I thought she might agree. She owned a B-52s shirt, after all,  but before she could respond, The Diplomat tapped her on the shoulder and asked her to dance. I found this both shocking and disappointing, but Algebra Class was thin, so she wasn’t monstrous in the the way I was. I skulked off to the sidelines.  I looked around at the silhouettes of the other remainder girls, wondered if I looked like them, staring mournfully at the dance floor, while a significant proportion of Asheville’s white adolescents attempted to bustle a hedgerow. Whatever that means.  I wondered if the other remainder girls expect something  more or different to happen at this dance? Did I?

I walked out into the gym lobby, now packed to capacity with dancers griping about whatever bullshit was being played inside. I missed being a little kid, when you could wander up to another little kid in the supermarket checkout and ask straight out if they wanted to be friends. I imagined myself doing that now, and blushed with mortification. I would die. I would die right here.

Around me, the crowd shifted. I heard the vice-principal clapping students back into the gym. I rode the wave back inside during what I believed to be the longest, wankiest guitar solo in history (I was wrong, sadly). The rest of the crowd started massing around the edges of the dance floor, heckling the slow dancers.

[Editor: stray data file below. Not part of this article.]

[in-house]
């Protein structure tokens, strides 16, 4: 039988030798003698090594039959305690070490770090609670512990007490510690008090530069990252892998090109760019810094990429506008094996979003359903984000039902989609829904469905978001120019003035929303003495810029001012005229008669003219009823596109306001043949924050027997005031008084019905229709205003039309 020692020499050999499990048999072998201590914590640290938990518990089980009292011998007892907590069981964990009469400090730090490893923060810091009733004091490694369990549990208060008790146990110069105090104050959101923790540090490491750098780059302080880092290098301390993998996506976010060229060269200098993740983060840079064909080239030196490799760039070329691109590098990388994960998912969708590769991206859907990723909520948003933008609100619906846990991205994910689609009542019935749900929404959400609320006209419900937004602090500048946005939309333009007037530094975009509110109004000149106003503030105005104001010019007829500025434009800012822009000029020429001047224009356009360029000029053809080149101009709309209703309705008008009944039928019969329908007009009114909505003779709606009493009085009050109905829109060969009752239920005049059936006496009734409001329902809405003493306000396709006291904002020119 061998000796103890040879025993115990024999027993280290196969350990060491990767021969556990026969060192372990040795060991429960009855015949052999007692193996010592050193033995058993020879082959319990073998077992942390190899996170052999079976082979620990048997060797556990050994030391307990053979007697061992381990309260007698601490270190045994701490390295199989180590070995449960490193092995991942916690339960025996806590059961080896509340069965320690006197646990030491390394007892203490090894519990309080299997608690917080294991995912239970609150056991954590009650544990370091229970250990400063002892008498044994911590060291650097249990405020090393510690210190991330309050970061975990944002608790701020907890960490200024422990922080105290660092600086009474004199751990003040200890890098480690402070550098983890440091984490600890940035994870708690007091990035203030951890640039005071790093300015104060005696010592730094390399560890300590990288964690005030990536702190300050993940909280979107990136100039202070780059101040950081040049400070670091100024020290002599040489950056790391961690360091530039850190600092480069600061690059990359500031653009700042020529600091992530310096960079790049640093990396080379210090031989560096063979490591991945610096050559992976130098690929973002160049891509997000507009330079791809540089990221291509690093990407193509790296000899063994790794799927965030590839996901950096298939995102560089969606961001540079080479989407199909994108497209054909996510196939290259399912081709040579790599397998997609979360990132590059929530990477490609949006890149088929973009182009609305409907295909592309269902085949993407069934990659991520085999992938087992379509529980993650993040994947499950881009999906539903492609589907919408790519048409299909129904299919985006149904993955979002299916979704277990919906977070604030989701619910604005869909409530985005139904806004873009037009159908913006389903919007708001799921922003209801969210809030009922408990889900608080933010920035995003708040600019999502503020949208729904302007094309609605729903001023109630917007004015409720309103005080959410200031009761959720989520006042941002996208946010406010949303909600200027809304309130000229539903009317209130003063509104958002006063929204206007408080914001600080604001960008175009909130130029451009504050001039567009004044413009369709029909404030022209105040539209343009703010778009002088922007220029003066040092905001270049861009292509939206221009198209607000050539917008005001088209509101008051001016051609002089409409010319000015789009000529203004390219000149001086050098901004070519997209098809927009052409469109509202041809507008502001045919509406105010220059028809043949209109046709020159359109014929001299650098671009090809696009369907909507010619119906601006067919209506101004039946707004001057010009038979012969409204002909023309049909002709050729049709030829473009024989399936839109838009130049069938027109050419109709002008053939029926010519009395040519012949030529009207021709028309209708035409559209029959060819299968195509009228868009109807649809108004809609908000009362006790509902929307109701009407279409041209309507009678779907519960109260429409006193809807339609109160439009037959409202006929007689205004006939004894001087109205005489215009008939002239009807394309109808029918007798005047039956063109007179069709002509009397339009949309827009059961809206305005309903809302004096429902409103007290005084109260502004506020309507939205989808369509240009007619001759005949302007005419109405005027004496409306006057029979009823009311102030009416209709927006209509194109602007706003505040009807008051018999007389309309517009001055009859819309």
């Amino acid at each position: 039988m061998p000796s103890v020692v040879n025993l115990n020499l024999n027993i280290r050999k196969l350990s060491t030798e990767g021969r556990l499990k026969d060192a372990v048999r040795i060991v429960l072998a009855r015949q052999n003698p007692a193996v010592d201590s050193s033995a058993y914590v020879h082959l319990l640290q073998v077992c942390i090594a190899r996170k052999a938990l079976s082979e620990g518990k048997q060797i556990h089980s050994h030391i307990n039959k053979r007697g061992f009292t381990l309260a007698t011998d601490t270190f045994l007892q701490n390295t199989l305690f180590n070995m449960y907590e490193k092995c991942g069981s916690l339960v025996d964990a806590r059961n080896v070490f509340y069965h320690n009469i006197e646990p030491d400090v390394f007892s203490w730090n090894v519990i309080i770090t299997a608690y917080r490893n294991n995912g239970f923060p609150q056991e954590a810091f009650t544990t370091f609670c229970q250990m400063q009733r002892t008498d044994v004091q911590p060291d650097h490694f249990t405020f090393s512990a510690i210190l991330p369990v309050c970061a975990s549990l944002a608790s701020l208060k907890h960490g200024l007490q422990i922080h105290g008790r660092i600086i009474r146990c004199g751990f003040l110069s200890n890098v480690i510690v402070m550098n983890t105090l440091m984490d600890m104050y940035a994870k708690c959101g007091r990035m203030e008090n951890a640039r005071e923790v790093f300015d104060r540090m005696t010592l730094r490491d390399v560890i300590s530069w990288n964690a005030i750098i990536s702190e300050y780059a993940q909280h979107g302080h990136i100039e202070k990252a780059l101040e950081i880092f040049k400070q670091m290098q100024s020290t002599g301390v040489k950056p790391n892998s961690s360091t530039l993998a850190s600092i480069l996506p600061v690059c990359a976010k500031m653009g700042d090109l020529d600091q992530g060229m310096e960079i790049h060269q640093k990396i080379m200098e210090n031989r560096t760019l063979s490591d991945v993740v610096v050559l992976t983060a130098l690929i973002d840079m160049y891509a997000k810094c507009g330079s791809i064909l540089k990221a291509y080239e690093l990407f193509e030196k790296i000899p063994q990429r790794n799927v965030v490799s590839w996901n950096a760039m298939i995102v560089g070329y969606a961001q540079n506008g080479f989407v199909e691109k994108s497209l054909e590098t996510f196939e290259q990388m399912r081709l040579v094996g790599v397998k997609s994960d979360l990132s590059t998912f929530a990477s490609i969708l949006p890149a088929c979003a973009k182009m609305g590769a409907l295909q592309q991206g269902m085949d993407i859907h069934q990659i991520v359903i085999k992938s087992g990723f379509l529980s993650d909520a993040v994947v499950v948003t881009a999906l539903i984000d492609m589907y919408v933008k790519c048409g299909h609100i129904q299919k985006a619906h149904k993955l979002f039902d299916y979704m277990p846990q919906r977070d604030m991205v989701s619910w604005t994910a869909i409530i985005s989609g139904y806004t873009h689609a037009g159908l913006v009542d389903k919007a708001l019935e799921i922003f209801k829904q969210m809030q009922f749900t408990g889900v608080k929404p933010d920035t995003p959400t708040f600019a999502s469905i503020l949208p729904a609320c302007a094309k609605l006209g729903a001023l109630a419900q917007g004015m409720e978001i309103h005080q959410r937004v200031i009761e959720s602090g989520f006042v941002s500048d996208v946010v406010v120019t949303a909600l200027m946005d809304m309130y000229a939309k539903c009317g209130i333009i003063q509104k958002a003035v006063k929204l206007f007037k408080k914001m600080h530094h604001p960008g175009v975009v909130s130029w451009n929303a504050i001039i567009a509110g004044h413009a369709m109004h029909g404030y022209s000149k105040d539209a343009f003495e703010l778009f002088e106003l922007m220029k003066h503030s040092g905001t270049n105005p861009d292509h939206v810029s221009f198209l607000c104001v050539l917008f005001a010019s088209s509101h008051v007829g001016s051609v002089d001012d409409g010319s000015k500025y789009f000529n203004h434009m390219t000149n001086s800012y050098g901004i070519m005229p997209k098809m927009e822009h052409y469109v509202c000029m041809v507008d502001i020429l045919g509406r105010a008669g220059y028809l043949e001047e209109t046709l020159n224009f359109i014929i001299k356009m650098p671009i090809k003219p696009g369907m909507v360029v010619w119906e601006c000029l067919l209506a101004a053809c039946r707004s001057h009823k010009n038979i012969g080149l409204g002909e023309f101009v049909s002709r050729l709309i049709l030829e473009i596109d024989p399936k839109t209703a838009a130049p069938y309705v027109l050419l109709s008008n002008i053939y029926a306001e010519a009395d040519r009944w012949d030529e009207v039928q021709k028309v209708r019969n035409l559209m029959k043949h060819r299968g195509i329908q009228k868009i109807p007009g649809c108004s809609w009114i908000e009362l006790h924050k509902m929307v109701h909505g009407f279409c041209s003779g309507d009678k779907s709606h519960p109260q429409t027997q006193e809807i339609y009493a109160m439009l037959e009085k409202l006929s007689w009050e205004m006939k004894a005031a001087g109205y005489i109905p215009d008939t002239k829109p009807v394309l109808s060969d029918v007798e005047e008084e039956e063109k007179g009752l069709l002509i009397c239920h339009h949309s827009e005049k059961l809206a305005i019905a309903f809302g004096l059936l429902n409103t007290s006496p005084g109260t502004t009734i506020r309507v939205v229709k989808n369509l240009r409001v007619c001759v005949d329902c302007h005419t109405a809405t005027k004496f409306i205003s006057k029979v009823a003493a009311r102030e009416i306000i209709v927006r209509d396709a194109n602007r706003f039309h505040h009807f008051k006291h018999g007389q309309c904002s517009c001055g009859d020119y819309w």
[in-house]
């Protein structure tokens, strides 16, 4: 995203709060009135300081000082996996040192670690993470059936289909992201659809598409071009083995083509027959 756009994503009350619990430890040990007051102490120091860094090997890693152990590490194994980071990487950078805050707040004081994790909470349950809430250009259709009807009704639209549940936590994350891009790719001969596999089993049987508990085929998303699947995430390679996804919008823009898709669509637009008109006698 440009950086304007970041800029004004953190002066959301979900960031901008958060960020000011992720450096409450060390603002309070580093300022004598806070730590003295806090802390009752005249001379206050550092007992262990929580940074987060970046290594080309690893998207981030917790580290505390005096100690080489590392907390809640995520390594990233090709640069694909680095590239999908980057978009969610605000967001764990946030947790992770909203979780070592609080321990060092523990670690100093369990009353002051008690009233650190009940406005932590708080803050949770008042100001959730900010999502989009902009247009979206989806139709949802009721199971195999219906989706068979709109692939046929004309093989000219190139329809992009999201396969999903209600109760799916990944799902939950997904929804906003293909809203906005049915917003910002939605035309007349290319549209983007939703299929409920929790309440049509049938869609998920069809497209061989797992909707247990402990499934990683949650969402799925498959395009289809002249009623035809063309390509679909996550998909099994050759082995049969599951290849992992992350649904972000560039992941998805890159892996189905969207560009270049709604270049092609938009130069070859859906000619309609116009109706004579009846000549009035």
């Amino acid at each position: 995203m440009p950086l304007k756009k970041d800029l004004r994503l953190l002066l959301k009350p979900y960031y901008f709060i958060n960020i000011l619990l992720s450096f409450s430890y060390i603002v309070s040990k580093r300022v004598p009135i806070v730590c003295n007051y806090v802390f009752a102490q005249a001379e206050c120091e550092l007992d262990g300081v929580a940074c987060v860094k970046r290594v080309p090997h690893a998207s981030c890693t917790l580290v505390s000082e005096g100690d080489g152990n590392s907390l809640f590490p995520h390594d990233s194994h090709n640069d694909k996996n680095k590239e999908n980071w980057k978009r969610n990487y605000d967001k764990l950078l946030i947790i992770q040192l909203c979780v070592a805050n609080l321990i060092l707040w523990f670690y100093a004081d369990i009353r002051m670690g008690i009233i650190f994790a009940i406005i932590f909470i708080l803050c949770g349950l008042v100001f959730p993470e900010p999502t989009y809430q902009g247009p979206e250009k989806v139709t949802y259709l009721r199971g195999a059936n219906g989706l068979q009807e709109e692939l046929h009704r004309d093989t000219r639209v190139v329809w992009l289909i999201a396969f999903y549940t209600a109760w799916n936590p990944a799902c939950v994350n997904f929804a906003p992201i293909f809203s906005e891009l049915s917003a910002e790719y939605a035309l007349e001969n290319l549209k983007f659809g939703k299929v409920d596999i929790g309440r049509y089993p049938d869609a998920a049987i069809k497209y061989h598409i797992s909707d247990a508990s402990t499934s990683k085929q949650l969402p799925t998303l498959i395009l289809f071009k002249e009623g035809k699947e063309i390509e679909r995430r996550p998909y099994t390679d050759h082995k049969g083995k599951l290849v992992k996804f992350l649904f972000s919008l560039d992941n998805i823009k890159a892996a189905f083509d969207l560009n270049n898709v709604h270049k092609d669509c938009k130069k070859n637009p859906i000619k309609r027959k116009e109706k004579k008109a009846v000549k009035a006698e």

The DJ must have felt a riot was imminent because he cut “Stairway” off about three steps shy of the landing to what must be described as jubilant relief and played what I remember as “Bust a Move,” but I don’t think that’s possible chronologically speaking. Regardless, I started hopping around, in the intermediary zone, not quite in line with the dancers, but far enough away from the bleachers to, I thought, the kind of confident, devil-may-care energy that would differentiate me from the other remainder girls. I got a chorus of laughs when I attempted the Roger Rabbit, and took that as cue  to never dance again. So I went to the bathroom with the girl from Algebra and watched her fluff her spiral perm and reapply blueberry LipSmackers. She told me that The Diplomat was the only one for her. She was sure he would ask her out now. I felt torn. I was pretty sure The Diplomat was the only boy who had ever asked her to dance. Seemed like a pretty low bar, but what did I know? I’d never been asked to dance by a boy either.

A couple of  high-banged West Asheville girls produced a pack of cigarettes, and fearing Algebra Class would freak out or narc or both, I ushered her back into the gym, where she fluttered around The Diplomat, giggling and I stood aside until the next slowdance, when shockingly, unbelievably, I felt a tap on my shoulder.

When I turned, I saw the Diplomat. He gave me a line. “I’m dancing with all the coolest girls in the class,” he said, and I knew it was a line, because I wasn’t cool and neither was Algebra Class. But the song was “Eternal Flame” by the Bangles. And he was cute. And he was smart. And he smelled like laundry detergent and Flex shampoo. And no one had ever asked me to dance before. I followed him to the dance floor. He put his hand on my waist. I worried he might feel a fat roll, then my stomach sort of flipped, because he grinned and pulled me closer. I touched the woven sleeve of his polo. It was blue. Susannah Hoffs asked if she was only dreaming.  I totally forgot about the girl from Algebra class. I totally forgot that I didn’t really even like The Diplomat.